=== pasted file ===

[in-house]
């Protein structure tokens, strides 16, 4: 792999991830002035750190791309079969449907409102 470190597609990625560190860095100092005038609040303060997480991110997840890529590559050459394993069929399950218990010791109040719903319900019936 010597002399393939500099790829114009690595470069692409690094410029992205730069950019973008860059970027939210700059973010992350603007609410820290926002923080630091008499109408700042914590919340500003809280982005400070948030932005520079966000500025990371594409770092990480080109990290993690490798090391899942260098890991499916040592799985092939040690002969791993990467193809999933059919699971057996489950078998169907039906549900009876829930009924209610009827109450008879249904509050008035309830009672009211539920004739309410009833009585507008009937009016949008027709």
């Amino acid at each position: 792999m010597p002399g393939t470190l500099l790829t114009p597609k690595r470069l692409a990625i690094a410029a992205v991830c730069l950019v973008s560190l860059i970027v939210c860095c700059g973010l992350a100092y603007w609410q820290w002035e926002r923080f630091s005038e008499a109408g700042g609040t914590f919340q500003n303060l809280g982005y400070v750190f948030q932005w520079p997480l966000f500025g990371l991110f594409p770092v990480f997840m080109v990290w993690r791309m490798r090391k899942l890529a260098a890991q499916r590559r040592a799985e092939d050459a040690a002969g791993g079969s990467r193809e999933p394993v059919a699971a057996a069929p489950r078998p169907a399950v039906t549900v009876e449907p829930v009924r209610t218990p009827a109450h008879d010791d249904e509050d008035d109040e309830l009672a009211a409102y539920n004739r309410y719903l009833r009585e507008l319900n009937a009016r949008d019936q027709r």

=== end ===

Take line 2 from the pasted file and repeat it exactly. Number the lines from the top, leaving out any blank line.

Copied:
């Protein structure tokens, strides 16, 4: 792999991830002035750190791309079969449907409102 470190597609990625560190860095100092005038609040303060997480991110997840890529590559050459394993069929399950218990010791109040719903319900019936 010597002399393939500099790829114009690595470069692409690094410029992205730069950019973008860059970027939210700059973010992350603007609410820290926002923080630091008499109408700042914590919340500003809280982005400070948030932005520079966000500025990371594409770092990480080109990290993690490798090391899942260098890991499916040592799985092939040690002969791993990467193809999933059919699971057996489950078998169907039906549900009876829930009924209610009827109450008879249904509050008035309830009672009211539920004739309410009833009585507008009937009016949008027709």